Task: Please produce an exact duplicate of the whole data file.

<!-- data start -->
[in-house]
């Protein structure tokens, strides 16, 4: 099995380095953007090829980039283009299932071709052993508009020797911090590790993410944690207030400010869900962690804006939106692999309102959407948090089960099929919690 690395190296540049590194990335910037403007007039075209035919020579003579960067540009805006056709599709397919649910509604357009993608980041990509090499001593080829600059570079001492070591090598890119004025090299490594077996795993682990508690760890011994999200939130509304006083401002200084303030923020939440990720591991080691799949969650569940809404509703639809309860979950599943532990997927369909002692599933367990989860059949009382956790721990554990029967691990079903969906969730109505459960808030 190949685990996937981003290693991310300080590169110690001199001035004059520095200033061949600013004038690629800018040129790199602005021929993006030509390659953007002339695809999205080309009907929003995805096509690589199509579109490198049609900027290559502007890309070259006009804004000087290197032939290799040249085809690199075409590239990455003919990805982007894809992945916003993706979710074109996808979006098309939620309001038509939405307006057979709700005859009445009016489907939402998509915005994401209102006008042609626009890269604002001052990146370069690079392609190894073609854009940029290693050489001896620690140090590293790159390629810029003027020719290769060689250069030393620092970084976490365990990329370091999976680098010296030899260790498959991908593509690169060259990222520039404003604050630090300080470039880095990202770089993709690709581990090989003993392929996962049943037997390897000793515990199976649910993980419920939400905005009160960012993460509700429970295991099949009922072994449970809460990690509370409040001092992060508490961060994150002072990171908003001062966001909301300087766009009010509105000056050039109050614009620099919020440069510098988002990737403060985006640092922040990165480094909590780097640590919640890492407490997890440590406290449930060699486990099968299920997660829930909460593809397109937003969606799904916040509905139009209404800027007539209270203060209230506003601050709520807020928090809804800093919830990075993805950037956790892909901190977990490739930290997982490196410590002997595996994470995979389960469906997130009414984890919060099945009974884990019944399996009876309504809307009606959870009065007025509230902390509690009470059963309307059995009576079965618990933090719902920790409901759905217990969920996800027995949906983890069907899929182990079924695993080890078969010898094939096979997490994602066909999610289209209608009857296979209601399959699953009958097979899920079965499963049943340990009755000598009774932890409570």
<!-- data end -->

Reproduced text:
[in-house]
């Protein structure tokens, strides 16, 4: 099995380095953007090829980039283009299932071709052993508009020797911090590790993410944690207030400010869900962690804006939106692999309102959407948090089960099929919690 690395190296540049590194990335910037403007007039075209035919020579003579960067540009805006056709599709397919649910509604357009993608980041990509090499001593080829600059570079001492070591090598890119004025090299490594077996795993682990508690760890011994999200939130509304006083401002200084303030923020939440990720591991080691799949969650569940809404509703639809309860979950599943532990997927369909002692599933367990989860059949009382956790721990554990029967691990079903969906969730109505459960808030 190949685990996937981003290693991310300080590169110690001199001035004059520095200033061949600013004038690629800018040129790199602005021929993006030509390659953007002339695809999205080309009907929003995805096509690589199509579109490198049609900027290559502007890309070259006009804004000087290197032939290799040249085809690199075409590239990455003919990805982007894809992945916003993706979710074109996808979006098309939620309001038509939405307006057979709700005859009445009016489907939402998509915005994401209102006008042609626009890269604002001052990146370069690079392609190894073609854009940029290693050489001896620690140090590293790159390629810029003027020719290769060689250069030393620092970084976490365990990329370091999976680098010296030899260790498959991908593509690169060259990222520039404003604050630090300080470039880095990202770089993709690709581990090989003993392929996962049943037997390897000793515990199976649910993980419920939400905005009160960012993460509700429970295991099949009922072994449970809460990690509370409040001092992060508490961060994150002072990171908003001062966001909301300087766009009010509105000056050039109050614009620099919020440069510098988002990737403060985006640092922040990165480094909590780097640590919640890492407490997890440590406290449930060699486990099968299920997660829930909460593809397109937003969606799904916040509905139009209404800027007539209270203060209230506003601050709520807020928090809804800093919830990075993805950037956790892909901190977990490739930290997982490196410590002997595996994470995979389960469906997130009414984890919060099945009974884990019944399996009876309504809307009606959870009065007025509230902390509690009470059963309307059995009576079965618990933090719902920790409901759905217990969920996800027995949906983890069907899929182990079924695993080890078969010898094939096979997490994602066909999610289209209608009857296979209601399959699953009958097979899920079965499963049943340990009755000598009774932890409570």